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July 7, 2013 / Congau


To a proud Canadian

The love of your country is not unconditional, you say. You love it because it “is an excellent country in which to live, due to its quality of life, form of government, culture, and so on.”

What would you then say to a person who comes from a country with a low quality of life and a miserable form of government, but who still says he loves his country. Is he misguided?

In all countries of the world patriotism is encouraged, but most of them fall short of Canadian standards. There are patriots everywhere. Countries soaked in misery, war and corrupt government are no less likely be crowded by nationalists. Sometimes nationalism actually thrives under such conditions. Surely those people would also be able to come up with reasons for the pride of their country. They may point to its natural beauty, its proud history, its courageous people, its arts and customs or any number of things. The list is potentially endless, and of course any country has qualities. Nature is beautiful anywhere, there must be some achievements in a long history, any culture has necessarily produced something etc. That means it’s always possible to find something to praise and be proud of if you are pressed for an answer.

Since those “reasons” for pride and love of your country can be produced anyway, I suspect that they only pop up when you start looking for them. Delightful words are needed for the speeches on national day and soldiers and citizens need encouragement. Patriotism as a sentiment without any concrete content probably comes first. Children at a very early age are often taught to love their country, and they are actually able to grasp that sentiment long before they are capable of understanding rational arguments. Flags are waved and songs are sung and feelings are thus generated.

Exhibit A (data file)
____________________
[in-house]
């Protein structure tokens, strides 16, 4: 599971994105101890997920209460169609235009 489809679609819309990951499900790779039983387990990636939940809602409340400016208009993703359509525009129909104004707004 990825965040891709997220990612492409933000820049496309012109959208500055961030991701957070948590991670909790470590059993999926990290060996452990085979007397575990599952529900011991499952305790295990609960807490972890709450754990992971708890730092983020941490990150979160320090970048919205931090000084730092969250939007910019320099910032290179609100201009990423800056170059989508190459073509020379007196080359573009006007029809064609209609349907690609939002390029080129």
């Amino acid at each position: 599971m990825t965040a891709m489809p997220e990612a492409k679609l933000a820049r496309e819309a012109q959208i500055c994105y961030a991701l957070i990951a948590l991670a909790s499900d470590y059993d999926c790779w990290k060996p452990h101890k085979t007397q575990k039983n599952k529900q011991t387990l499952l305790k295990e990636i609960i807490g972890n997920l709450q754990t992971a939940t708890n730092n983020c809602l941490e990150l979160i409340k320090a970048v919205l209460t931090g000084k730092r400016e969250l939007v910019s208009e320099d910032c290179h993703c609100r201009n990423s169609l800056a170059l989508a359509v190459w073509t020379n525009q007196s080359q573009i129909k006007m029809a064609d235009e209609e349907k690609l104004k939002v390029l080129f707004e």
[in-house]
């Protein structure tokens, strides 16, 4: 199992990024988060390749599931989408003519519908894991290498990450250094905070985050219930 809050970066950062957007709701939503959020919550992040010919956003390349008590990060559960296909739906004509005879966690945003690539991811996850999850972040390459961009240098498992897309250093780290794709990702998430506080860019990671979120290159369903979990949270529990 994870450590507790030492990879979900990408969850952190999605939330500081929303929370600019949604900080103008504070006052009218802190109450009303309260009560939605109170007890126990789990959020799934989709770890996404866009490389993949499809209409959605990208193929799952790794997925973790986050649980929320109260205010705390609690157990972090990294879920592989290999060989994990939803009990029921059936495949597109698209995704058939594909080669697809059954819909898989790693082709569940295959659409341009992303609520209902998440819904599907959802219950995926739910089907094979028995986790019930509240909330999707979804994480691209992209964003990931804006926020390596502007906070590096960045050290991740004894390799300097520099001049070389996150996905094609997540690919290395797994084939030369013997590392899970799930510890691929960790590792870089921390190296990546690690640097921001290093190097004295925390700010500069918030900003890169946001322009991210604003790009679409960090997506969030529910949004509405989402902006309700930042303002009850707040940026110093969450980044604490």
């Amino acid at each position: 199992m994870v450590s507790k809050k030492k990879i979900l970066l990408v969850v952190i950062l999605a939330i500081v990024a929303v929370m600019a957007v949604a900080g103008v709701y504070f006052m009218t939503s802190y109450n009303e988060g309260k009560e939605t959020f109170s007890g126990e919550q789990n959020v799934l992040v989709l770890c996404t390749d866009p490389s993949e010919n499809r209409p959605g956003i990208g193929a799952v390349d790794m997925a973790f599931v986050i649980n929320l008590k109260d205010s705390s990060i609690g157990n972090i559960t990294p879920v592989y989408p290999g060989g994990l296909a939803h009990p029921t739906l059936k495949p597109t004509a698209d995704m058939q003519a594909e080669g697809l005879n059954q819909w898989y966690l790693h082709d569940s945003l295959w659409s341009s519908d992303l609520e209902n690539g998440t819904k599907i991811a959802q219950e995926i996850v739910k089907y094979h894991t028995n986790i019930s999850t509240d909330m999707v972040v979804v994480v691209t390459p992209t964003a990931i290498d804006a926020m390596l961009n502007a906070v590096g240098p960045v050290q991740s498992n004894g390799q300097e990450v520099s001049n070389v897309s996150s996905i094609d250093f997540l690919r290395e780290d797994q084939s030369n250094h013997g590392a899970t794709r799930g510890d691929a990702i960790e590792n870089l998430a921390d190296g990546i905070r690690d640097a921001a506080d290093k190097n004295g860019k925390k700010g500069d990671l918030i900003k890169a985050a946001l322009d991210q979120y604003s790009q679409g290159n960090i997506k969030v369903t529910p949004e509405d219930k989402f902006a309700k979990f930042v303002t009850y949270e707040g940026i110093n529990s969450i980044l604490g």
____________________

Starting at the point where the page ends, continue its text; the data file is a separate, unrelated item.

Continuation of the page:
Are you sure your feelings didn’t start like that, Canadian? You had a feeling of love for Canada, maybe even before you really understood what Canada was. Possibly it was only later, as you grew up, that you supplemented your sentiments with rational arguments.

Can rational arguments really be the main reasons for someone’s patriotism?

We are all small human beings. Each one of us is not so important in this huge world, and therefore we feel the need to be a part of something bigger, something that can make us bigger. Then we associate our country with ourselves, and we grow. We want to be something; we want to be proud of ourselves, and therefore we are proud of our country. It’s psychologically understandable, but it’s not rational.

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